illustration by Tony Healey

Breakfast with D CEO: Randy Dewitt

The creator of Twin Peaks and Rockfish eateries talks up his many new ventures over a few bites of lemon pound cake.

Randy DeWitt eats out for lunch and dinner nearly every day, but breakfast is another matter. It usually comprises a bit of espresso and a banana at home before he heads off to a morning spin class. His lack of interest in the most important meal of the day might explain why he’s a tad indecisive about his order when we meet one Wednesday morning at a Corner Bakery Cafe in Irving.

First he asks the cashier at the counter for a muffin but soon changes his order to a slice of lemon pound cake topped with strawberries and blueberries. “This is like eating birthday cake,” he says after our order is delivered. He takes only a few bites during the nearly two hours we discuss his life in the restaurant business.

These days DeWitt’s biggest brand is Twin Peaks—a fast-growing entrant in the “breastaurant” category (eateries where the sex appeal of the female wait staff is the key selling point). But he first entered the industry with a coffee bar and cafe in University Park’s Snider Plaza in the early ’90s. As he sips his coffee, and I tuck into my bowl of oatmeal topped with cranberries and almonds, DeWitt describes how he quit commercial real estate development in Washington, D.C., and Charleston, S.C., to move back to his hometown of Dallas and take his chances in food service. He says it’s more creative and fun than planning shopping centers.

That first foray into the business resulted in his own take on Starbucks. “I thought to myself, there’s no way Starbucks will come to Dallas,” he says. But only a short time later, the Seattle coffee giant arrived, and its first two local shops were in the same Park Cities area as his cafe. So he decided to reinvent his business.

The result was a casual seafood place that’s known today, still in its original location, as Half Shells Oyster Bar. With its success, DeWitt eventually took on a partner to whom he sold the concept after deciding he wanted to go in another direction by creating an alternative to Red Lobster that he called Rockfish.

“I’m not really a trained marketing person, so I don’t know the right buzzwords, but the way I expressed it is, we’re for the customer who has an allergic reaction to the Red Lobster brand,” he says.

Promising results in taking the restaurant to Plano, Richardson, and Southlake attracted investment from the area’s biggest player, Brinker International. While DeWitt remains positive about his experience with the big corporation, he says the brand quickly got off track. “We kind of got full of ourselves,” he says. “We changed the development strategy from the target of the wouldn’t-be-caught-dead-in-the-Red-Lobster customer to the let’s-just-build-right-next-to-them approach.”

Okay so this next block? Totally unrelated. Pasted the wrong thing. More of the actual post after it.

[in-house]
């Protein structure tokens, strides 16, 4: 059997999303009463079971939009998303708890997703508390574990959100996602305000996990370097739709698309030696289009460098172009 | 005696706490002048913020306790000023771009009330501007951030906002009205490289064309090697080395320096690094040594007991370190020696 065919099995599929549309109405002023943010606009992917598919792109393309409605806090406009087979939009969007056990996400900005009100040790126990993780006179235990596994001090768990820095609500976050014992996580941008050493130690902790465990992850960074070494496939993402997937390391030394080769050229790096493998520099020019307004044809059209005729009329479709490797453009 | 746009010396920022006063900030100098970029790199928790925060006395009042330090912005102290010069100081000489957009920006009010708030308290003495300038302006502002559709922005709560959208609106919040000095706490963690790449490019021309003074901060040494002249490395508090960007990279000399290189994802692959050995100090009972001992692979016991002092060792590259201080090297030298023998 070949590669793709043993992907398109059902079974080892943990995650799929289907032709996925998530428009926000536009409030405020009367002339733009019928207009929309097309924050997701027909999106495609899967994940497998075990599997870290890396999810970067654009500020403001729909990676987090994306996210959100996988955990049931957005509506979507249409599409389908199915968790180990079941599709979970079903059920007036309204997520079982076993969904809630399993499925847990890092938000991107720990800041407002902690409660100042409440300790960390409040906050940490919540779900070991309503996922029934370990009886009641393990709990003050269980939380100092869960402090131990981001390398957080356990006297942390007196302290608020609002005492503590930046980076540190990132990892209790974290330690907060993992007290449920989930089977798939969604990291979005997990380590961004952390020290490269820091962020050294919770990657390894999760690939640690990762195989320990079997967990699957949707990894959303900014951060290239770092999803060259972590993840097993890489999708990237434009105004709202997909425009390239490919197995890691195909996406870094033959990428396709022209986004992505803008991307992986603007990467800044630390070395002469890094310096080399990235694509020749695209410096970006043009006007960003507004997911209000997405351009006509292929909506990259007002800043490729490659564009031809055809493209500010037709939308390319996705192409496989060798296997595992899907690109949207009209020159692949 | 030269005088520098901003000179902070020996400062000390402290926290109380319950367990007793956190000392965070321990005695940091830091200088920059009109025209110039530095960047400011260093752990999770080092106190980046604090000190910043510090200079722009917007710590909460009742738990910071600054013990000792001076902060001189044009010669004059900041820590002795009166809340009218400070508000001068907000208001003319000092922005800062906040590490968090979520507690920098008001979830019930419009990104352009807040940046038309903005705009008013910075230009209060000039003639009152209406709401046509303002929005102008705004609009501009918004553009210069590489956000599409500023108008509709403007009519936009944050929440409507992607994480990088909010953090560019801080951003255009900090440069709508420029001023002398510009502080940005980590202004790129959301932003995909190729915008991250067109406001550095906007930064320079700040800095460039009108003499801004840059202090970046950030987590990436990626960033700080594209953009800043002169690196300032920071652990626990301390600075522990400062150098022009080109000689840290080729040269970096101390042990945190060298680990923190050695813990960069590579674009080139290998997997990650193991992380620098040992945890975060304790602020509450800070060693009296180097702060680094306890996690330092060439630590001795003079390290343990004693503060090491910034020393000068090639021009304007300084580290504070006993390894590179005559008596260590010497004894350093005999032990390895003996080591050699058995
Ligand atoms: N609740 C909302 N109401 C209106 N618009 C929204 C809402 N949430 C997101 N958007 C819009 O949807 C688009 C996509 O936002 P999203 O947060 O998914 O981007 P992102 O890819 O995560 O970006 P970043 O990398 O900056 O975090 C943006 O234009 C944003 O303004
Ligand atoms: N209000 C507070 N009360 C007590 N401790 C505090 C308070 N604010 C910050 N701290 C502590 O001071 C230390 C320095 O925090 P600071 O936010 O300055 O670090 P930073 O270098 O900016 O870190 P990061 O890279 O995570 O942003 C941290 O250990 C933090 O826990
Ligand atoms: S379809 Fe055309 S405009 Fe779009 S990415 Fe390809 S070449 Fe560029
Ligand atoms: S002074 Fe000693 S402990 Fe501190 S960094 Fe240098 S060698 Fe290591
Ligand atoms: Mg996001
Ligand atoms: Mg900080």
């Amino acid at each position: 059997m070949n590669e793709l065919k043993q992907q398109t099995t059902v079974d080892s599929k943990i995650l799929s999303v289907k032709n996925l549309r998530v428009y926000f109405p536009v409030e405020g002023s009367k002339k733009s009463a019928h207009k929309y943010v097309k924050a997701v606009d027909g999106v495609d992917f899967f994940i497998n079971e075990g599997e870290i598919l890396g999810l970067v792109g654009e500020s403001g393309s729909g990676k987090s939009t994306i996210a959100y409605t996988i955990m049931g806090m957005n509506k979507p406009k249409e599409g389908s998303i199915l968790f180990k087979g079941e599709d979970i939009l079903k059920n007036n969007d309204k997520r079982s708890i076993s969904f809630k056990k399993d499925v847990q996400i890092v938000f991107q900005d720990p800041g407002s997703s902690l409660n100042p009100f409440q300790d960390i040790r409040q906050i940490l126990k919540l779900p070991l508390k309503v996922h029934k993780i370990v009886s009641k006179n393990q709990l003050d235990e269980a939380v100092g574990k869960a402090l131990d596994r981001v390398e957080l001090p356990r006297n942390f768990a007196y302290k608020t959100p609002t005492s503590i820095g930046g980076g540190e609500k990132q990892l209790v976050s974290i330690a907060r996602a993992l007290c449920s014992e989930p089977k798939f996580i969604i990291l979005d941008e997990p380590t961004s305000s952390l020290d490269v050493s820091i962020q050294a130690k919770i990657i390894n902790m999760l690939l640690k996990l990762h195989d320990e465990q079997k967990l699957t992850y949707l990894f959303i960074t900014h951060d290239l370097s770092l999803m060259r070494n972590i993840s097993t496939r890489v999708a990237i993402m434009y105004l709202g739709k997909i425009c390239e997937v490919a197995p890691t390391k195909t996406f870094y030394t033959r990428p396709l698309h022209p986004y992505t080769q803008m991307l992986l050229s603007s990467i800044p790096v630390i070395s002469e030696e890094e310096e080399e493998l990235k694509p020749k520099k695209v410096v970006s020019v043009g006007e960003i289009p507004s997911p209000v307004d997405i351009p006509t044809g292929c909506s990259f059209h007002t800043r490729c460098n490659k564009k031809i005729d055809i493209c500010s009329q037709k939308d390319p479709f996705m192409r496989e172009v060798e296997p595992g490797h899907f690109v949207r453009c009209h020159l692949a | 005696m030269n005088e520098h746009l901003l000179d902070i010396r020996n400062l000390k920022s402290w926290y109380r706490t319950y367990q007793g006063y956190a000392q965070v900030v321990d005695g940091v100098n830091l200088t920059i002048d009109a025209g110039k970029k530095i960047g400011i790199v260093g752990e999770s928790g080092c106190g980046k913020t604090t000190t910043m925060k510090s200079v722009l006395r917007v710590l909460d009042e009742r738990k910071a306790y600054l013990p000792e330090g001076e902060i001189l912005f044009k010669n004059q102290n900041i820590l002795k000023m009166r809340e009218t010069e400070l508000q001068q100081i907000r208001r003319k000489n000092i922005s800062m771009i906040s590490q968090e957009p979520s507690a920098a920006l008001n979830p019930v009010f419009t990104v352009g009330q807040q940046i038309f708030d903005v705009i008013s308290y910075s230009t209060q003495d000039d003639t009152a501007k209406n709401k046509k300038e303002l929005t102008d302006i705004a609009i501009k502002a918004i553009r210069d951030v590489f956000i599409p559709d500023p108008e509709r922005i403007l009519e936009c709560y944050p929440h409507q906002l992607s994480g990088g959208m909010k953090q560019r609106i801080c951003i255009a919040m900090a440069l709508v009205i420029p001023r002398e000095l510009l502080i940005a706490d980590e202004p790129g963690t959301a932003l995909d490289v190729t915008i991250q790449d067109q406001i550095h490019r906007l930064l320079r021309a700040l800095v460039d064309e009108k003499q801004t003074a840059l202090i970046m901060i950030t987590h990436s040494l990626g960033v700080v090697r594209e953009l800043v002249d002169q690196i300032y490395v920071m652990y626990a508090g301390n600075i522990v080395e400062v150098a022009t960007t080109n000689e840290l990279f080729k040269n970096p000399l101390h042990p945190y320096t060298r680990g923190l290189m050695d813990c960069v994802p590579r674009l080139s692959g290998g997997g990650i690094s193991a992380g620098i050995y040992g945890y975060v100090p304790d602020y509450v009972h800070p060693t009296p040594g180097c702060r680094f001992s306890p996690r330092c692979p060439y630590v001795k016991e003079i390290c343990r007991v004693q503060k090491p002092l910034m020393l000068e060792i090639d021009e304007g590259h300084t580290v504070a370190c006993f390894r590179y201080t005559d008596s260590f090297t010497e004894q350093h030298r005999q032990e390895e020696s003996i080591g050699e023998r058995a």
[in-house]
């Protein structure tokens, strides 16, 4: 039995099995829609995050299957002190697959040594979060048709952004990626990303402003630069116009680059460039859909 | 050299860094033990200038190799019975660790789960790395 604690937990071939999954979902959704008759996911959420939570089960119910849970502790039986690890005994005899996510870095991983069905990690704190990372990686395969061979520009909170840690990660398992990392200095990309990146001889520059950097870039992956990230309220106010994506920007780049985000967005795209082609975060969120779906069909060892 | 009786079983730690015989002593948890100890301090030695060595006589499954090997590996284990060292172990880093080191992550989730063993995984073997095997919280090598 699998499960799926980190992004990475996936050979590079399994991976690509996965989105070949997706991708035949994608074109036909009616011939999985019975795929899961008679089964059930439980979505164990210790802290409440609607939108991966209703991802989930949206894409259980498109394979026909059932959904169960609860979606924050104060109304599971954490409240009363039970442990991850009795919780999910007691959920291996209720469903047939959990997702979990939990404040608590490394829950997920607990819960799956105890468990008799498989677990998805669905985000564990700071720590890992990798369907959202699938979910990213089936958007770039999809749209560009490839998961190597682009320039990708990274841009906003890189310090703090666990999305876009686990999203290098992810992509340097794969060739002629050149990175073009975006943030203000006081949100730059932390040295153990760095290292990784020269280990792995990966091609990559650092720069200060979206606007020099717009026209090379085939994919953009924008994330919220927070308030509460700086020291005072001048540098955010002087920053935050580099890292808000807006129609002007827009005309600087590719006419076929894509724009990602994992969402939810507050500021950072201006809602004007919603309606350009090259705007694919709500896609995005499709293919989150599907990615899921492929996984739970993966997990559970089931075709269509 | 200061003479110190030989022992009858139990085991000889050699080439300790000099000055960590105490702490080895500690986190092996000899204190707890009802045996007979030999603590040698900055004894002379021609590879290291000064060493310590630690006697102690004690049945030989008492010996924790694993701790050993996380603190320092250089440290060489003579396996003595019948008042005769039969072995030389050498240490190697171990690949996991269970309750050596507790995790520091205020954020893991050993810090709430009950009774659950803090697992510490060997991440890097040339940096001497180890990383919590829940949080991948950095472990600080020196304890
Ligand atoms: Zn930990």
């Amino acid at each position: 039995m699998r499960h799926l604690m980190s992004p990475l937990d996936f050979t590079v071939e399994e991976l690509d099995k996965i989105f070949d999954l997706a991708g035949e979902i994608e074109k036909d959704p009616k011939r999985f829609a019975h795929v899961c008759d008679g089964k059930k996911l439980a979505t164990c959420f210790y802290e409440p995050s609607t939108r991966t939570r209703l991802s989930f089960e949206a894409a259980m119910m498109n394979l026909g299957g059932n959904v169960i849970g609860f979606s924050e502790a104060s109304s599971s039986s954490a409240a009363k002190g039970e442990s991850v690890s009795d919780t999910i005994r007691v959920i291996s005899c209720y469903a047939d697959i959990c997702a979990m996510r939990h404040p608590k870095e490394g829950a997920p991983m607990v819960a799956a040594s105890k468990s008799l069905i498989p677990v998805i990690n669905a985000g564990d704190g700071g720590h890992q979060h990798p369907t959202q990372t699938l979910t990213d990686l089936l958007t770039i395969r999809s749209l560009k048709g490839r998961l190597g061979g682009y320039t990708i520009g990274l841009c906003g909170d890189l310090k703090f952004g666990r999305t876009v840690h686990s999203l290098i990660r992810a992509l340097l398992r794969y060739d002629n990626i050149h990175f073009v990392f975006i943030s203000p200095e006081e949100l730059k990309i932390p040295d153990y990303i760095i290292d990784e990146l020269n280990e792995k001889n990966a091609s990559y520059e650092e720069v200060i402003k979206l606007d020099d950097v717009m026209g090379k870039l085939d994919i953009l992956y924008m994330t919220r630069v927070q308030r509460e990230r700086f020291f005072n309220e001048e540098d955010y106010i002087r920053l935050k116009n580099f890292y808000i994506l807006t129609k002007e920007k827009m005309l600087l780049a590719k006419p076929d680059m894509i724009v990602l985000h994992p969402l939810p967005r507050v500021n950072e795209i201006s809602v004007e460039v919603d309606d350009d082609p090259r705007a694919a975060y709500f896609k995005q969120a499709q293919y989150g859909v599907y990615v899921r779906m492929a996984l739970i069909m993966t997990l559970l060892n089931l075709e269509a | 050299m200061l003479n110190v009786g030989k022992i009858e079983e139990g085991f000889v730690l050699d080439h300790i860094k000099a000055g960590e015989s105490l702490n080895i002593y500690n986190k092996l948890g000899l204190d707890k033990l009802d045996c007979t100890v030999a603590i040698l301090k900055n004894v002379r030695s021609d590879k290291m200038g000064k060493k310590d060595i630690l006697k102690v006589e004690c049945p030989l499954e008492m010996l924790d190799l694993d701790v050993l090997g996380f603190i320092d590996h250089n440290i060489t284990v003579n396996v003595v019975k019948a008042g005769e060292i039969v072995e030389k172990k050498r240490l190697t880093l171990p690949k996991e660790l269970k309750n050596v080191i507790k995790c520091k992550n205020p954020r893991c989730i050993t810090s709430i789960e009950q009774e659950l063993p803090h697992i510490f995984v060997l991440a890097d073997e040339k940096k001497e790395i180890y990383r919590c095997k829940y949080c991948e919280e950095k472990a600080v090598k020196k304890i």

When new units in markets such as Lewisville and Mesquite failed to perform, Brinker decided to pull out of the partnership. DeWitt was able to raise the money to buy their shares. He downsized the Rockfish business significantly before selling it off a few years ago.

Parting ways with his seafood business became a “no-brainer” thanks to the big, and relatively cheaper-to-accomplish, success of Twin Peaks. It’s strange to use a grocery-store wine metaphor to describe a consumer’s breastaurant options, but that’s precisely how DeWitt sizes up his strategic advantage over the big dog in the segment, Hooters: Twin Peaks, with about a dozen locations in three states so far, is like Kendall Jackson to Hooters’ Turning Leaf. “It’s a cut above,” he says.

What excites DeWitt most about the business is the creativity of the development phase, rather than the operations of individual restaurants. It’s no surprise then that his Front Burner Restaurants continues to create new concepts even during the current economic doldrums. In addition to the “true taste of Texas” Ranch at Las Colinas, he’s partnered with Rich Hicks of Tin Star restaurants on Ojos Locos Sports Cantina (described as Twin Peaks for a Hispanic customer base), and he has plans to reopen the former Plano Tavern (a casualty of the Bennigan’s bankruptcy) as a “farm-to-fork,” chef-driven restaurant called Whiskey Cake this fall.

The restaurant industry is a challenging one. But, as DeWitt heads off to a morning meeting at the Ranch, I’m left with the sense that he enjoys the business precisely because it is such a challenge.


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